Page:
Photo illustration by John Lyman

World News


The UN Security Council Needs a Facelift. Give France and the UK the Pink Slip.

At the end of the Second World War, the UN Security Council was founded, a reflection of the global power structure as it stood on October 24, 1945. Within this pivotal arm of the United Nations, fifteen nations hold sway, five wielding the formidable clout of permanency: the United States, the United Kingdom, France, China, and Russia. These countries were at various times the unchallenged architects of world order.

Yet, as the curtain falls on 2023, the once-static tableau of global power reveals its seismic shifts. The enduring relevance of the United Nations hinges on its adaptability to the evolving geopolitical landscape. Anachronistic as it may seem, the Security Council’s composition beckons for reevaluation — a recalibration that could see emerging powers ascend to permanence while others, perhaps, recede. Such transformation is not merely administrative; it is a recognition that the world of 1945 is not the world of today, and the United Nations must mirror the present if it is to shape the future.

In the grand geopolitical chessboard, permanency on the UN Security Council is the king’s privilege, a status currently held by the United States, Russia, and China. As the dust of World War II settled, the United Kingdom and France were seated at the victors’ table, colonial giants of a bygone era. But as the pages of history turned, the might of these nations dimmed in the global spotlight.

Fast forward to today: it’s time for the Security Council to reflect contemporary realities. France and the UK, while respected actors, no longer command the colonial breadth that once defined their global stature. In recognition of a united Europe’s role on the world stage, the baton of permanent representation deserves to pass to the European Union, a formidable collective voice of the continent’s aspirations and commitments.

Meanwhile, India emerges as a colossus in the East, its 1.4 billion-strong populace and economic clout warranting a seat at the highest echelon. This isn’t just a nod to diversity; it’s an acknowledgment of the shifting tectonic plates of influence.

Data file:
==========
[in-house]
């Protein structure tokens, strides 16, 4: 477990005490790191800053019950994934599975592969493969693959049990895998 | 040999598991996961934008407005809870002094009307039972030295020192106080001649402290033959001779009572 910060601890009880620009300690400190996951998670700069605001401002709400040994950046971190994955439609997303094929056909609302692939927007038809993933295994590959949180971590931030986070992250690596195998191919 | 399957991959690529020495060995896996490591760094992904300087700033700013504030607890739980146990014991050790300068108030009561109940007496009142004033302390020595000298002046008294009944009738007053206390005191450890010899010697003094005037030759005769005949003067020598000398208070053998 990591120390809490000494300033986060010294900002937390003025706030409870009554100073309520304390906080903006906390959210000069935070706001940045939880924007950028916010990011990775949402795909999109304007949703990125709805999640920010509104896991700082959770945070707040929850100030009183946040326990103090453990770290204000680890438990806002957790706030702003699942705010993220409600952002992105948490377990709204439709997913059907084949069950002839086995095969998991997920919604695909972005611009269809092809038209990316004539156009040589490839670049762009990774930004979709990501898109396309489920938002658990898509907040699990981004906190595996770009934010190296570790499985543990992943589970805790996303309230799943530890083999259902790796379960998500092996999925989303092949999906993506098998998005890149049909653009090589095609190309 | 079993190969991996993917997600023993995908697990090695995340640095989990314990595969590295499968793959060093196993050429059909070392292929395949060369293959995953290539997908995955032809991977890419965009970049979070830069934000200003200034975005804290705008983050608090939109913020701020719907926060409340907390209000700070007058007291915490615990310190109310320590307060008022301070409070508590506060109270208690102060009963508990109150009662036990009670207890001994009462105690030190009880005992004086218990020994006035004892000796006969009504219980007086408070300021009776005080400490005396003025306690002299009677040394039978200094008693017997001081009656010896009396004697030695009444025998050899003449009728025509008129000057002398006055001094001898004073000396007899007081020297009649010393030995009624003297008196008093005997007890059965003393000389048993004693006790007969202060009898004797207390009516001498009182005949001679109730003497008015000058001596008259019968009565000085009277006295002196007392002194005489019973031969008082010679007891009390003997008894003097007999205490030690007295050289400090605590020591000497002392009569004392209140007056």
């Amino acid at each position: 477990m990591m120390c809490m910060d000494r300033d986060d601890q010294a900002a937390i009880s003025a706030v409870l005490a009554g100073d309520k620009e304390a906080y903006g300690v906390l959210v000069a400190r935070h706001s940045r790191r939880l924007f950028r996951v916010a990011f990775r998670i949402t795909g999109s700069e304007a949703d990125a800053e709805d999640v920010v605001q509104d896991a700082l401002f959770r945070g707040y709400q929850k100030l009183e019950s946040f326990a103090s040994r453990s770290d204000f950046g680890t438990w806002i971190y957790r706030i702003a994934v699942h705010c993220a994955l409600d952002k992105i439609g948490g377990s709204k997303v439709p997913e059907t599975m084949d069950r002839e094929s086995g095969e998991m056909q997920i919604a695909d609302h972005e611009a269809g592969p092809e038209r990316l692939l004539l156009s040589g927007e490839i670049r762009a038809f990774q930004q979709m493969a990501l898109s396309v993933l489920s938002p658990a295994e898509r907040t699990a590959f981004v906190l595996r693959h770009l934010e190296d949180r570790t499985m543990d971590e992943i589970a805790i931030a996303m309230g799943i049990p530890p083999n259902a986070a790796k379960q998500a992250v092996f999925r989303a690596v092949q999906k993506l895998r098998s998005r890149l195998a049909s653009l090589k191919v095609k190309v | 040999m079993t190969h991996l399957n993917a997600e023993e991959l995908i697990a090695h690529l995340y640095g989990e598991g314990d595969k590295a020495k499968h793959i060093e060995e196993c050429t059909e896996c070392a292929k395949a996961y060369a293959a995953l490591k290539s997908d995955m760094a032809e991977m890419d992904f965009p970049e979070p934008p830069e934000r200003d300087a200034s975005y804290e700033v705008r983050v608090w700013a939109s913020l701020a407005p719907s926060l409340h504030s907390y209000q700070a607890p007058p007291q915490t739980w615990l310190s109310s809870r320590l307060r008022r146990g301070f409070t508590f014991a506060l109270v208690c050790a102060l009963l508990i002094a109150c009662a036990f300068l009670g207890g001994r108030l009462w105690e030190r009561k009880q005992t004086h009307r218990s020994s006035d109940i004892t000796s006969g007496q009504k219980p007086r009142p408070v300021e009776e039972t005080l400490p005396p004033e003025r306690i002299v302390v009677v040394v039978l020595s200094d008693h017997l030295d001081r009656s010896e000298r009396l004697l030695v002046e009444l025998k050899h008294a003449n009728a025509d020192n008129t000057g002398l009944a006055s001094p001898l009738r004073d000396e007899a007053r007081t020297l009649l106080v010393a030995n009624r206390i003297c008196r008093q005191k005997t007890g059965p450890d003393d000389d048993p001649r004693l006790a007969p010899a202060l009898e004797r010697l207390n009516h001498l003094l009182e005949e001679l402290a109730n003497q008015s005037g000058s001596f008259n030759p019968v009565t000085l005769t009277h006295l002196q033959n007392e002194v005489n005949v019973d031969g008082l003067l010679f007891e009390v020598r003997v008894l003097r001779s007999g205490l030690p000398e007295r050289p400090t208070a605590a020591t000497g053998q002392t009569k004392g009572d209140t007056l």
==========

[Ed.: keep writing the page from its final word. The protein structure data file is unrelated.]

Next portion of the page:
The narrative of World War II highlights the resilience and contributions of these nations, despite the trials faced. France, though occupied, maintained colonial territories largely unbruised by war’s ravages, their cooperation with Japanese forces leaving a complex legacy. The UK’s colonies bore the brunt of conflict, facing occupation and devastation, yet India stood as an exception — a subcontinental power in waiting.

The Security Council’s reform isn’t just about past glories or the echoes of war; it’s about sculpting a body that mirrors the present’s power, promises, and potential. It’s about crafting a Council that can effectively steward global peace and security in a world where Europe speaks with a single voice and India rises with the dawn of a new era.

In the shadow theatre of the Cold War, political optics often diverged from geopolitical reality. The United States, navigating a world of superpower rivalries, upheld the narrative of French and British global preeminence—a narrative at odds with the countries’ actual, more regional, sphere of influence. This was a necessary illusion, a strategic sleight of hand in a bipolar world order.

But the Cold War’s end tore the iron curtains and with it, the need for such fictions. Today’s geopolitical landscape demands acknowledgment of the true power dynamics. France, for instance, stands as a pivotal force in Europe, second only to the U.S. in the Mediterranean — a testament to its enduring regional influence.